Buyer beware: phone scammers are calling | AspenTimes.com
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Buyer beware: phone scammers are calling

Chad Abraham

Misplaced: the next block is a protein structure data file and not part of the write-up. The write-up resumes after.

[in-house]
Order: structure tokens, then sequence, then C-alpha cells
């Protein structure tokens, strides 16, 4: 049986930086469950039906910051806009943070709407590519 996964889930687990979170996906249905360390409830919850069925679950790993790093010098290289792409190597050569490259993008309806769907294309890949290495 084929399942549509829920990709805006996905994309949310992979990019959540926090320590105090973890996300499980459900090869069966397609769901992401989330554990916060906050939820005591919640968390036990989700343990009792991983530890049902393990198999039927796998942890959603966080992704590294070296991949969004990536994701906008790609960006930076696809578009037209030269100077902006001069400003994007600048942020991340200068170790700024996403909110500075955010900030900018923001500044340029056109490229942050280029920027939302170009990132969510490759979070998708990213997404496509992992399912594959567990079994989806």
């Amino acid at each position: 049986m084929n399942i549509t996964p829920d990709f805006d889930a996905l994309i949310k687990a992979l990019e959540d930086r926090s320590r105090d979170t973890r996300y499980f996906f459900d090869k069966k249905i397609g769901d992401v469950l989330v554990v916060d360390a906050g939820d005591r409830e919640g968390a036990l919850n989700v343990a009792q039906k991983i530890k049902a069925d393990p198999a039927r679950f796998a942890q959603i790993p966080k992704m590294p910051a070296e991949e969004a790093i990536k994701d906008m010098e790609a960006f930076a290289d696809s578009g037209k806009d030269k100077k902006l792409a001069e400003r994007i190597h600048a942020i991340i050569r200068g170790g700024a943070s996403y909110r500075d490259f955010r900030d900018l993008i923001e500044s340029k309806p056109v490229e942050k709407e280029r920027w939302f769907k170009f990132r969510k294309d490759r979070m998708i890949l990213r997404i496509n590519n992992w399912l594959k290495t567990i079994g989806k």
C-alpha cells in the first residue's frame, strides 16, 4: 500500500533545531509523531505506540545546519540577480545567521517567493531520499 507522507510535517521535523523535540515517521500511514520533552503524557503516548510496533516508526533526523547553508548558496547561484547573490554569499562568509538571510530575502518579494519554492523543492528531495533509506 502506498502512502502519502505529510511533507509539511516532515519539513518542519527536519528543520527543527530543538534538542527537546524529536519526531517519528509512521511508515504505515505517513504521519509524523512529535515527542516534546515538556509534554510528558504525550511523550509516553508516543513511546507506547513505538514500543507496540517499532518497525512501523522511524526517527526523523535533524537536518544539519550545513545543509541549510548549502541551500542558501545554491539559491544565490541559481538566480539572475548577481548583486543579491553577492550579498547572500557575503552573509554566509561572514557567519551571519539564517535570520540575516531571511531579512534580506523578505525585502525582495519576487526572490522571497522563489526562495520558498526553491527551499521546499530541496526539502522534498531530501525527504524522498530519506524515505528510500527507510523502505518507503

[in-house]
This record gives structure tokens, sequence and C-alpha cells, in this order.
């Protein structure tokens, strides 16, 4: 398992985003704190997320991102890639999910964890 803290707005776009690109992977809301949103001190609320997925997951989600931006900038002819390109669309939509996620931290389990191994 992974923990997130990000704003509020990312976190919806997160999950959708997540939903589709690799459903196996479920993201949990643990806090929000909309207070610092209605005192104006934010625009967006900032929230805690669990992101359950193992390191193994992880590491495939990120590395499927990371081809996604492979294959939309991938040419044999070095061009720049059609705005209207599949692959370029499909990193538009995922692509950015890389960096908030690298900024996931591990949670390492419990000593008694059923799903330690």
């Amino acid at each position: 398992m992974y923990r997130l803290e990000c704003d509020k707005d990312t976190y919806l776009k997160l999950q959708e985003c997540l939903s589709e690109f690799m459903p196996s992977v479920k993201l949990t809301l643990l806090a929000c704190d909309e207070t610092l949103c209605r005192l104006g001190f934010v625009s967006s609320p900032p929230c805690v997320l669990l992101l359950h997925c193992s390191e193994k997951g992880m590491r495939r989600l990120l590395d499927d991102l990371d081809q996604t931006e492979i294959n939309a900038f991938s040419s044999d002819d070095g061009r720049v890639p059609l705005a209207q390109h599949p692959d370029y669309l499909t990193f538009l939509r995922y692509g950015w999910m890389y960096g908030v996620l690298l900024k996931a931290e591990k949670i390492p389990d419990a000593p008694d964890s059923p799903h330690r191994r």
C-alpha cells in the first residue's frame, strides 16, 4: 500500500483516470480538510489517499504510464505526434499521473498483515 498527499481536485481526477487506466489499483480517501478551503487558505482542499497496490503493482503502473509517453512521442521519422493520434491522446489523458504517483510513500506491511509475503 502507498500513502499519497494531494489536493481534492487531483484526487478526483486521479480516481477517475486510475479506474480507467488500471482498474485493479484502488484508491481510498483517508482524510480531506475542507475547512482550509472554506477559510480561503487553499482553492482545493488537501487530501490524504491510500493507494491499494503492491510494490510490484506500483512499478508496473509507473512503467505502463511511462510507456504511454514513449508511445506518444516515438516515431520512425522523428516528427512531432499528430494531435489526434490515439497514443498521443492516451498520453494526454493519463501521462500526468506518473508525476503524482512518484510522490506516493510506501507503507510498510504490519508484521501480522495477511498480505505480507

When a woman called Allan Ehrlich last week and told him that he had been awarded one of 1 million $8,000 grants from the U.S. government, he was more than a bit skeptical.Speaking quietly and quickly in an Indian or Pakistani accent, the woman told him that he was “one of the lucky ones who had been selected to receive the grant. She went on and on: ‘$8,000, you don’t have to pay any taxes and you can use it for whatever you want,'” said Ehrlich, who lives near Snowmass Canyon.He said he played along, asking about the next step in the scam. When she told Ehrlich to leave his Social Security and bank account numbers and other personal information on a voice-mail box, he hung up.”I don’t know how she got our number. She knew my name and my wife’s name,” Ehrlich said. “I don’t know whether it was from a new phone listing or how they get numbers.”They come at you in a lot of different ways.”One way, said Pitkin County Sheriff’s Investigator Ron Ryan, is through the Internet.”Now that the classified ads from most papers are also on the Internet, it’s very easy for somebody in another country to look at those, see an area like Aspen and then exploit that,” he said. “It gives [the suspects] a name and a number of who to contact.”One other attempt to scam people over the phone was reported to police recently, Ryan said.Tracking down suspects in phone scams is not easy. Ehrlich checked his phone records but said the woman’s number came up as “unknown.””With calling cards and other technology, it gets more and more difficult to actually find where a call originated from,” Ryan said.If contacted by a suspected scam artist, residents need to put images of easy money out of their head and use common sense.”If someone is asking you to send them money, you have to question them and know exactly who you’re sending it to and why you’re sending it to them,” Ryan said. “Even if you think you have a valid check in your hand from them, who knows ultimately if there’s any money in their account.”The adage of ‘if it sounds too good to be true, it probably is’ is the best rule to follow.”Chad Abraham’s e-mail address is chad@aspentimes.com


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